This blog grew out of a conclusion I reached after writing the Euro Asia Security Forum blog for about two years, that the partnership that is developing between the UK and Japan is looking more and more like the main salient feature in Euro-Asian security relations.
The title of the blog refers to an alliance that began and ended long ago but the focus of this blog is not principally historical. Rather, the point is to test the assertion made by Japan’s ambassador to the UK Keiichi Hayashi in a speech he gave in Portsmouth on 23 July 2013:
“By mentioning the Anglo-Japanese Alliance, I am not seeking merely to dwell on past glories. Surely we had the tragedy of another war which we fought against each other and have always to squarely face. However, we are now nurturing a new partnership in the defence and security areas, which perhaps we can call a new type of alliance”.
Personally, I found this short paragraph quite stimulating. It suggested three points on which to structure (initially, at least) the reflections of this blog –
1) There is the obvious link between the earlier alliance and recent developments between Japan and the UK over the past few years. This is highly significant in the context of both the US and European pivots to Asia, as well as the question of how the UK and Japan identify their place in the 21st century world order.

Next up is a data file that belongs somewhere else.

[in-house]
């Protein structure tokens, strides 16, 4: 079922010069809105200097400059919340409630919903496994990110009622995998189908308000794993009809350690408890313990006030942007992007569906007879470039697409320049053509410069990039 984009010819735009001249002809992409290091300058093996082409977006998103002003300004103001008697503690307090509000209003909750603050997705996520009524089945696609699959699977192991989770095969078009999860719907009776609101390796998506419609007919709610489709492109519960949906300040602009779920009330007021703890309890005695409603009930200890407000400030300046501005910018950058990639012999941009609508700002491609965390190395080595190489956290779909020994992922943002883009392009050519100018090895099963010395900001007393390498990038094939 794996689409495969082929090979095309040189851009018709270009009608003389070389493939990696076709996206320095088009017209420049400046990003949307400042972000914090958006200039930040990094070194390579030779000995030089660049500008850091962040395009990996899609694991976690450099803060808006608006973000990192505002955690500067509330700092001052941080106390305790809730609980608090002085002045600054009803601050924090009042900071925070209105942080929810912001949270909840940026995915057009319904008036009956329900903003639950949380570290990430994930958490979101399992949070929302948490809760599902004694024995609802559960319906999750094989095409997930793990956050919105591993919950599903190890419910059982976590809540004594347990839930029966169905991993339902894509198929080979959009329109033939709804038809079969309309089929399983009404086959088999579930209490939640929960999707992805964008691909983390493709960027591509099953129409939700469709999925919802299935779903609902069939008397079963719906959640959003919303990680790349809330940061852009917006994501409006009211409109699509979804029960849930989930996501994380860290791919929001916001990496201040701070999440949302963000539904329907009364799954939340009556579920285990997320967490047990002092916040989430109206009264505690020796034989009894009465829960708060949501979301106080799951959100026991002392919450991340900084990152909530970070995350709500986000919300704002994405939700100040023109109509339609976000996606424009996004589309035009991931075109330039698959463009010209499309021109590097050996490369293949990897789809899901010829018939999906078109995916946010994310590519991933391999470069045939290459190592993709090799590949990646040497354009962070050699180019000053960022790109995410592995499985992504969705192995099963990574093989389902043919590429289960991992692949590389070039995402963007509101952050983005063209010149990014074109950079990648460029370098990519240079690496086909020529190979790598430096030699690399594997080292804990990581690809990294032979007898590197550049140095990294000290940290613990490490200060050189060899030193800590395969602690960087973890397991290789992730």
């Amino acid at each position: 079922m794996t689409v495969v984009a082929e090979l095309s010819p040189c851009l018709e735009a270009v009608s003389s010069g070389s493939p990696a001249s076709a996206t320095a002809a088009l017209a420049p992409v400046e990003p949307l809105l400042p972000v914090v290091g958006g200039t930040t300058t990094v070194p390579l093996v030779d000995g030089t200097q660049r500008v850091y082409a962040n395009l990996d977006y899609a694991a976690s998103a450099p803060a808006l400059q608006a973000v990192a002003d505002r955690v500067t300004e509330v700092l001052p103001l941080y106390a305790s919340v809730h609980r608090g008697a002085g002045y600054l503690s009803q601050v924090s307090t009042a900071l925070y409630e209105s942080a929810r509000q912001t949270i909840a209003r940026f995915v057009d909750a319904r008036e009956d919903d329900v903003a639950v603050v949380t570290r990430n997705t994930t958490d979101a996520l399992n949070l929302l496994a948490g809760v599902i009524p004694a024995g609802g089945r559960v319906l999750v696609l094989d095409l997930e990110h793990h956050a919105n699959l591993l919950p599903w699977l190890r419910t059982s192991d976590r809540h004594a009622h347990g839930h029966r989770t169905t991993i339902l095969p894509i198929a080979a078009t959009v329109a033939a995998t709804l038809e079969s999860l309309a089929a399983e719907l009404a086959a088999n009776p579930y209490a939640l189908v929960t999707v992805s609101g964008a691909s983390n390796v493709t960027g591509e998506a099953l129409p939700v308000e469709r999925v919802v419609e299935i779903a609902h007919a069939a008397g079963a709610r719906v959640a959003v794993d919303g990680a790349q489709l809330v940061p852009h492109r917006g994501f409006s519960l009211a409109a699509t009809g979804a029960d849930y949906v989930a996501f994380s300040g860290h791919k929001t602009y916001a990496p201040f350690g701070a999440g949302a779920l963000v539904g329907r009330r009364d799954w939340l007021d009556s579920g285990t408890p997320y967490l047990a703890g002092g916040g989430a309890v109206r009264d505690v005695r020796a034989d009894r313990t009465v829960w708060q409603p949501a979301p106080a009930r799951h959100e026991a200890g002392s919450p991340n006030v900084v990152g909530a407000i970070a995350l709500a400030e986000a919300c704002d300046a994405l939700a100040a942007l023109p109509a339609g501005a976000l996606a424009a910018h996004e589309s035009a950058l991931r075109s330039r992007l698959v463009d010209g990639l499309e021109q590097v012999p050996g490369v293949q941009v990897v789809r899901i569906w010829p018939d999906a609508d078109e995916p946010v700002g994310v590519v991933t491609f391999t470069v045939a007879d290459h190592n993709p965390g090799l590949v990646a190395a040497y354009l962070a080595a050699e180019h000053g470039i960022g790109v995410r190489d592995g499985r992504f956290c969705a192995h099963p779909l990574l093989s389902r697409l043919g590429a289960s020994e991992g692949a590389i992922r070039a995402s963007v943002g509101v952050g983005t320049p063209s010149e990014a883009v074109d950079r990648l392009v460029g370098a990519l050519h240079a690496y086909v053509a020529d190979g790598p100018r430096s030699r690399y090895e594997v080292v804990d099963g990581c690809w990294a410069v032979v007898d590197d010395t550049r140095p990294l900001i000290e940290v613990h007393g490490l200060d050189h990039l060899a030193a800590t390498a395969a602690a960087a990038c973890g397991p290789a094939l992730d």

2) I also find interesting the idea that Japan and the UK ‘have always to squarely face‘ the ‘tragedy of another war which we fought against each other‘, because I feel that we don’t do much of this and that we would be wiser if we did. I’d like to use this blog to think not just about our periods as allies, but also what we did to each-other in between. It is perhaps one of the privileges of my generation to do so with less baggage than those who have gone before.
3) Finally, there is this idea of a new type of alliance. The alliance agreed between Great Britain and Japan in 1902 (and renewed thereafter until the 1920s), was made by two entities that were very different from the Japan and Britain of today. But this phrase made me wonder – what type of alliance is possible or valuable for the Japan and the UK of today, and tomorrow? What is the nature of ‘alliance’ in the 21st century? How does it compare with ‘partnership’ – a word we hear more and more often?
Since that speech in Porsmouth the range, intensity and significance of the Anglo-Japan ‘quasi alliance’ has increased beyond what I would have imagined possible. In this blog I will try to chart its progress, raise the level of public awareness, and support the creation of a community who share an interest in the idea of a new type of “Anglo-Japan alliance”.
Once or twice a year I host a dinner in London and Japan to bring this community together.
I welcome comments and suggestions at this address: